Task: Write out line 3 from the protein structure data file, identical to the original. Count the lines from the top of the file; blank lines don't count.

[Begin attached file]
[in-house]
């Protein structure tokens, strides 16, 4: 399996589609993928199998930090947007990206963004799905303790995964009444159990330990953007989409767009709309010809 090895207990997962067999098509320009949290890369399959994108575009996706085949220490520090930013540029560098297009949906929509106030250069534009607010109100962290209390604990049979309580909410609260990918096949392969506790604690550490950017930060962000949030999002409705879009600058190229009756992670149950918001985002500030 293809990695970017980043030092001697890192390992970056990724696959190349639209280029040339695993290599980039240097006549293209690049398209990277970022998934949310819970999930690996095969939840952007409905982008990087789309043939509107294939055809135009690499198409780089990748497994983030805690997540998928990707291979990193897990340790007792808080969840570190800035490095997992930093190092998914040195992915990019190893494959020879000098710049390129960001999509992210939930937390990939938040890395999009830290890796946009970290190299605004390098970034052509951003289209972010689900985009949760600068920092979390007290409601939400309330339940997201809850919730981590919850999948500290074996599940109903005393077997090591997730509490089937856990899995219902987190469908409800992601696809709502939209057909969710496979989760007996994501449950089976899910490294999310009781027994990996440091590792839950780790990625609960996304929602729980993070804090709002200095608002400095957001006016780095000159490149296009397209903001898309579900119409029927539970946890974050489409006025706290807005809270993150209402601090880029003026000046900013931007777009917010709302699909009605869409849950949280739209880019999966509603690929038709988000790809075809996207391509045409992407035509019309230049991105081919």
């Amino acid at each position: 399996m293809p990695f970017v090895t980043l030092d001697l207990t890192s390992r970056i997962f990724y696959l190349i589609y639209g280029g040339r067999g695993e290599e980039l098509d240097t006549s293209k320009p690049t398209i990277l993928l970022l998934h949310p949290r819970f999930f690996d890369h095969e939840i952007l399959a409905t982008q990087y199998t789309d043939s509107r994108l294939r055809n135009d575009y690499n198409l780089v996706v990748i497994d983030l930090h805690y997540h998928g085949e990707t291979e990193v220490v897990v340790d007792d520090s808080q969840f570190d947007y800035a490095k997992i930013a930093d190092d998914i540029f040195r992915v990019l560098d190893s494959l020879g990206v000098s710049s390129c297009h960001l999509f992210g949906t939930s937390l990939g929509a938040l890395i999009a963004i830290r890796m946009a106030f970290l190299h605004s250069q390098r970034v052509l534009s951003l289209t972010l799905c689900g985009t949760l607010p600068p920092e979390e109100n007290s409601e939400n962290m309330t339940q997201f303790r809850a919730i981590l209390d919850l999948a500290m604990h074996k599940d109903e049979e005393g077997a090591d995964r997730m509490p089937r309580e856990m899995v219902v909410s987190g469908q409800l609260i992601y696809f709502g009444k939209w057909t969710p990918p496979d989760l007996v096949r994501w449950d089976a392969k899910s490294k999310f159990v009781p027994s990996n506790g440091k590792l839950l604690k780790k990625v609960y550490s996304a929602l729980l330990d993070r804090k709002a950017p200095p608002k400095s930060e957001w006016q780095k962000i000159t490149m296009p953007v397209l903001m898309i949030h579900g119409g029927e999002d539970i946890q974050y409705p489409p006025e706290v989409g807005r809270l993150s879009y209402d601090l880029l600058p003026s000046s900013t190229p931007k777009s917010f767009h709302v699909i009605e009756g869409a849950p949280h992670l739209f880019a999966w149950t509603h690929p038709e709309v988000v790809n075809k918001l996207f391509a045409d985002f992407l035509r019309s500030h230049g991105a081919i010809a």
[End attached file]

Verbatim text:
């Amino acid at each position: 399996m293809p990695f970017v090895t980043l030092d001697l207990t890192s390992r970056i997962f990724y696959l190349i589609y639209g280029g040339r067999g695993e290599e980039l098509d240097t006549s293209k320009p690049t398209i990277l993928l970022l998934h949310p949290r819970f999930f690996d890369h095969e939840i952007l399959a409905t982008q990087y199998t789309d043939s509107r994108l294939r055809n135009d575009y690499n198409l780089v996706v990748i497994d983030l930090h805690y997540h998928g085949e990707t291979e990193v220490v897990v340790d007792d520090s808080q969840f570190d947007y800035a490095k997992i930013a930093d190092d998914i540029f040195r992915v990019l560098d190893s494959l020879g990206v000098s710049s390129c297009h960001l999509f992210g949906t939930s937390l990939g929509a938040l890395i999009a963004i830290r890796m946009a106030f970290l190299h605004s250069q390098r970034v052509l534009s951003l289209t972010l799905c689900g985009t949760l607010p600068p920092e979390e109100n007290s409601e939400n962290m309330t339940q997201f303790r809850a919730i981590l209390d919850l999948a500290m604990h074996k599940d109903e049979e005393g077997a090591d995964r997730m509490p089937r309580e856990m899995v219902v909410s987190g469908q409800l609260i992601y696809f709502g009444k939209w057909t969710p990918p496979d989760l007996v096949r994501w449950d089976a392969k899910s490294k999310f159990v009781p027994s990996n506790g440091k590792l839950l604690k780790k990625v609960y550490s996304a929602l729980l330990d993070r804090k709002a950017p200095p608002k400095s930060e957001w006016q780095k962000i000159t490149m296009p953007v397209l903001m898309i949030h579900g119409g029927e999002d539970i946890q974050y409705p489409p006025e706290v989409g807005r809270l993150s879009y209402d601090l880029l600058p003026s000046s900013t190229p931007k777009s917010f767009h709302v699909i009605e009756g869409a849950p949280h992670l739209f880019a999966w149950t509603h690929p038709e709309v988000v790809n075809k918001l996207f391509a045409d985002f992407l035509r019309s500030h230049g991105a081919i010809a």